Mass arrests of legal immigrants in El Paso, Texas

Under the 1996 federal Immigration Reform Act, passed by the US Congress with the backing of the Clinton administration, states can now deport legal, noncitizen immigrants if they are convicted of the slightest infraction of the law. In El Paso, Texas, the Immigration and Naturalization Service has incarcerated 116 Mexican immigrants for driving under the influence of alcohol (DUI) and is preparing to deport them from the United States. Among those arrested are a pregnant woman, a disabled worker and an elderly man who no longer drives. Most of 116 are married and 90 percent have children.

The INS has defended its actions by claiming the immigrants had accumulated more than three DUI citations. However, most of the detainees had gotten one or two citations years before the new immigration law passed in April 1996. Commenting on this fact, INS spokesperson Vincent Clausen said, 'Legal residents do not have the same rights as American citizens.'

The arrests have sparked protests and appeals to the Mexican Consulate by church and immigrant rights groups, but the INS appears adamant to pursue the deportations. They have told the immigrants that they have no recourse but to hire their own personal lawyers. Under the terms of the 1996 immigrant act, human rights organizations are precluded from suing on behalf of immigrants.

While admitting the questionable legality of arresting people for retroactive violations, Clausen insisted that other criteria had been followed and that the legal residents, all of them poor, were 'dangers to the safety of the public.'

Dora Maga--a, a Wal-mart employee, was violently dragged out of her home according to her brother José. In another case, José G'mez was asleep with his wife in the early morning hours when he heard INS agents knocking loudly on his door. Ten INS agents entered his apartment in the Sunland Park low-income projects to arrest him. Gomez is disabled and the sole supporter of his family, which depends on his $400 monthly disability check. He has two children and his wife is two months pregnant.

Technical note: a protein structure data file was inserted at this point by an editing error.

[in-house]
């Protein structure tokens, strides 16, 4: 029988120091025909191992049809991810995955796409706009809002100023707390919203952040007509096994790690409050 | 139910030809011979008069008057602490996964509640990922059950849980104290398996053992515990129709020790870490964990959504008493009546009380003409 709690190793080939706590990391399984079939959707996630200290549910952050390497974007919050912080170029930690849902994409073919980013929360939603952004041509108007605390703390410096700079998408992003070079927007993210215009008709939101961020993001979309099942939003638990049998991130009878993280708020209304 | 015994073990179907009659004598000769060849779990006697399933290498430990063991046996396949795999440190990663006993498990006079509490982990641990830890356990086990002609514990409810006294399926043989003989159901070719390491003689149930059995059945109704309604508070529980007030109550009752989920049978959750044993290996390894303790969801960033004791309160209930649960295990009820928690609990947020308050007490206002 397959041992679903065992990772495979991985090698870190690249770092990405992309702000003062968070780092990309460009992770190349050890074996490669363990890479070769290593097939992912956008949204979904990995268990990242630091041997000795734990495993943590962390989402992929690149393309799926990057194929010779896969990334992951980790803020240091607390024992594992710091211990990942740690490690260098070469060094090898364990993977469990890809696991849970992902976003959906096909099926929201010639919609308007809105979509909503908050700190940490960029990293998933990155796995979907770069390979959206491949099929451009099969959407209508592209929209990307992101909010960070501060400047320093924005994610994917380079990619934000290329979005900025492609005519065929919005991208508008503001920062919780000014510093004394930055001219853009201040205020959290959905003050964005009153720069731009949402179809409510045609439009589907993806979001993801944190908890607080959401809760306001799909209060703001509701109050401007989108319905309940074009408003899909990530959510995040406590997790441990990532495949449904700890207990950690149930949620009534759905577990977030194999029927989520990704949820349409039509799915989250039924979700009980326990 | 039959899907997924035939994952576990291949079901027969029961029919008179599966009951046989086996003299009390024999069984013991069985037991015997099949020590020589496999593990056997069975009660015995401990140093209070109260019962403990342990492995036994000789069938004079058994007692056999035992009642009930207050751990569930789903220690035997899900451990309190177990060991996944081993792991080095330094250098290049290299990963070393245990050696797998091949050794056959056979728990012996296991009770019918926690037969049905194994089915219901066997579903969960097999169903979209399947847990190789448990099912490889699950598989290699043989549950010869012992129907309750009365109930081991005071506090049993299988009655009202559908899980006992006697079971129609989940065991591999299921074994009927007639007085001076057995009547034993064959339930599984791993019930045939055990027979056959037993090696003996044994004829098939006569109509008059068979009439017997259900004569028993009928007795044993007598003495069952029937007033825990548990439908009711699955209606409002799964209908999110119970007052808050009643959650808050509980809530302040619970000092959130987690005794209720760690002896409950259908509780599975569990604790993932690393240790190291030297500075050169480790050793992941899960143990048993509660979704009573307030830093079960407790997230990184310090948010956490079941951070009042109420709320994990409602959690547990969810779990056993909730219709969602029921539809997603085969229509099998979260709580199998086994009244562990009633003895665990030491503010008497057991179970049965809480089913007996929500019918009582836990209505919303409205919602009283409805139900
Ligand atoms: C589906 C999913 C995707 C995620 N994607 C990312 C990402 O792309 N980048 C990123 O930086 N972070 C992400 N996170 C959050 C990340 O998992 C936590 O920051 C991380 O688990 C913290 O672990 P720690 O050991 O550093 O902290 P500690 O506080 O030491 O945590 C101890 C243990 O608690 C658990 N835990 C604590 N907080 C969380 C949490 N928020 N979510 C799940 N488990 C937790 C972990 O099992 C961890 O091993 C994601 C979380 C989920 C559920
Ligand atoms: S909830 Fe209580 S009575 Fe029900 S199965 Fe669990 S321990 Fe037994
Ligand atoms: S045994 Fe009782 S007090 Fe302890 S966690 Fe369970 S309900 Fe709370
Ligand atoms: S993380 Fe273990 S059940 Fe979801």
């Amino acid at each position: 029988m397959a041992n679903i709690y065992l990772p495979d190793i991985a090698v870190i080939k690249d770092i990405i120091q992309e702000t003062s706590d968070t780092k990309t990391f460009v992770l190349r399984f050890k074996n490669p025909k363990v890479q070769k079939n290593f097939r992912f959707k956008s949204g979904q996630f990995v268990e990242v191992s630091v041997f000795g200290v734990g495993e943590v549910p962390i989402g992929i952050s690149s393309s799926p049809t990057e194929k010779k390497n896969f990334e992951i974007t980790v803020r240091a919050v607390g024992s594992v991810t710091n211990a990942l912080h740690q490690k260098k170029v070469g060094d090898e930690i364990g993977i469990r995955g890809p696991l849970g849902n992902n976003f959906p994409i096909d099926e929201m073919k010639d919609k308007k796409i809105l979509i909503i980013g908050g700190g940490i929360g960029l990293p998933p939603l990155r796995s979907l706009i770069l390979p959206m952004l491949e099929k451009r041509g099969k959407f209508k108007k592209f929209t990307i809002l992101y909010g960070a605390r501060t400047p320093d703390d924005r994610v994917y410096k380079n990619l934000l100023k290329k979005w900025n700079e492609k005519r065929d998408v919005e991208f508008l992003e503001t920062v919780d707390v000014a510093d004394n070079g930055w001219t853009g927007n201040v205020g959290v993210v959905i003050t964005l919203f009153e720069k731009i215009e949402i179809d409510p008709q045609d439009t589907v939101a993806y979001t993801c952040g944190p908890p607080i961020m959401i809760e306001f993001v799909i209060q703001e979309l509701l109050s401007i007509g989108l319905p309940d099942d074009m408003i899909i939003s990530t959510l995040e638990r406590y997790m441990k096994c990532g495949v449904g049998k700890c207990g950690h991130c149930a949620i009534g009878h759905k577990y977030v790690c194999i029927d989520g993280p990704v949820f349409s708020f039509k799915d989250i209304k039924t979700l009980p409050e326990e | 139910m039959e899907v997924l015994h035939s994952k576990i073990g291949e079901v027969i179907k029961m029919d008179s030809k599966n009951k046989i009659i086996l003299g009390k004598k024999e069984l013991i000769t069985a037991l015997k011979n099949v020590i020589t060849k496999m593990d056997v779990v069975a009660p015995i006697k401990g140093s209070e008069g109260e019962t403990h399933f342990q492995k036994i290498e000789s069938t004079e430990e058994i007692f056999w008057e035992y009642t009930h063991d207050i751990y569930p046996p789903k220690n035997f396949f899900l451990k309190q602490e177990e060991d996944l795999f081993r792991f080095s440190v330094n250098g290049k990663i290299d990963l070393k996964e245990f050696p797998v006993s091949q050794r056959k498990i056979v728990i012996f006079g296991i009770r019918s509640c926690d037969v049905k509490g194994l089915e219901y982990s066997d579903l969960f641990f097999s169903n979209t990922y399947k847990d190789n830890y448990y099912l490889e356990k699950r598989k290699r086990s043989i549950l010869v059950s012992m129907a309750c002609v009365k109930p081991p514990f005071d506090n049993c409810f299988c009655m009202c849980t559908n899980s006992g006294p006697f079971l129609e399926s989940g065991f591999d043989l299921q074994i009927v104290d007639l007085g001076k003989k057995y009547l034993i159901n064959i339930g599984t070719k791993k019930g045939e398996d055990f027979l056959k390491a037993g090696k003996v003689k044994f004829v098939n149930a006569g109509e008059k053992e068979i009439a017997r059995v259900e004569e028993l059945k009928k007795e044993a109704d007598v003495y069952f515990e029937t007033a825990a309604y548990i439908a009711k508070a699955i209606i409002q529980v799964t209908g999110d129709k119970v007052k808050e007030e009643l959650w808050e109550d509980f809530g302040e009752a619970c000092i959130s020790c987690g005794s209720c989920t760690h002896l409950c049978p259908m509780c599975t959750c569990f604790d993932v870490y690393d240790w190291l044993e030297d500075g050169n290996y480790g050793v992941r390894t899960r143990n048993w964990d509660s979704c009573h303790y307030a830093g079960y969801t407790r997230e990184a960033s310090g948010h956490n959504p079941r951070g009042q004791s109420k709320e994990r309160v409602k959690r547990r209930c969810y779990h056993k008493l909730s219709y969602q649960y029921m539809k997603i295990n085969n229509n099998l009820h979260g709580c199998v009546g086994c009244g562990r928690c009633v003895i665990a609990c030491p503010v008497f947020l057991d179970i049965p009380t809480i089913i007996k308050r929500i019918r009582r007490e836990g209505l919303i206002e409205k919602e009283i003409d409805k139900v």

When Gomez's his wife went to the INS Processing Center in El Paso (also known as 'the camp'), she gave the guards a medical certificate explaining that because of a job-related spinal injury her husband could only walk with difficulty. She demanded that the INS allow him to take his medications, but an INS official told her to hire a lawyer. 'Where am I going to get $1,600 for a lawyer?' she asked.

Gomez, 38, has legally resided in El Paso for 12 years. He was arrested on old convictions, even though he had proof of completing a sobriety program. He recently passed his General Equivalency Diploma course and was about to enter college.

Another detainee, 60-year-old Roberto Mart'nez, an American resident for 45 years, was last cited for a DUI infraction four years ago. His license to drive was suspended at that time and he completed the requirements of the court. He has not driven since.

The INS says it will hold the 116 immigrants pending hearings. While the authorities have given assurances they would not conduct a mass deportation of the immigrants, many have already lost their jobs because of their incarceration.

Since the passage of the Immigration Reform Act two years ago, the number of immigrants being detained by the INS has increased by 70 percent to 16,000. Last week, the Human Rights Watch, an international human rights group, condemned the INS for dumping thousands of immigrants, including those seeking asylum, in local jails with the general criminal population. According to the group's 84-page report, the INS has shifted two-thirds of its detainees to local jails without ensuring minimal national and international standards of humane treatment.

Of the 200 detainees the human rights group interviewed, many described physical abuse by their jailers, including beatings and torture with electrical shocks, lack of medical care and insufficient food rations. Hunger strikes and angry protests have taken place at jails in California, New Jersey, Louisiana, and New Hampshire.

See Also:
Death on the US-Mexico border
[20 August 1998]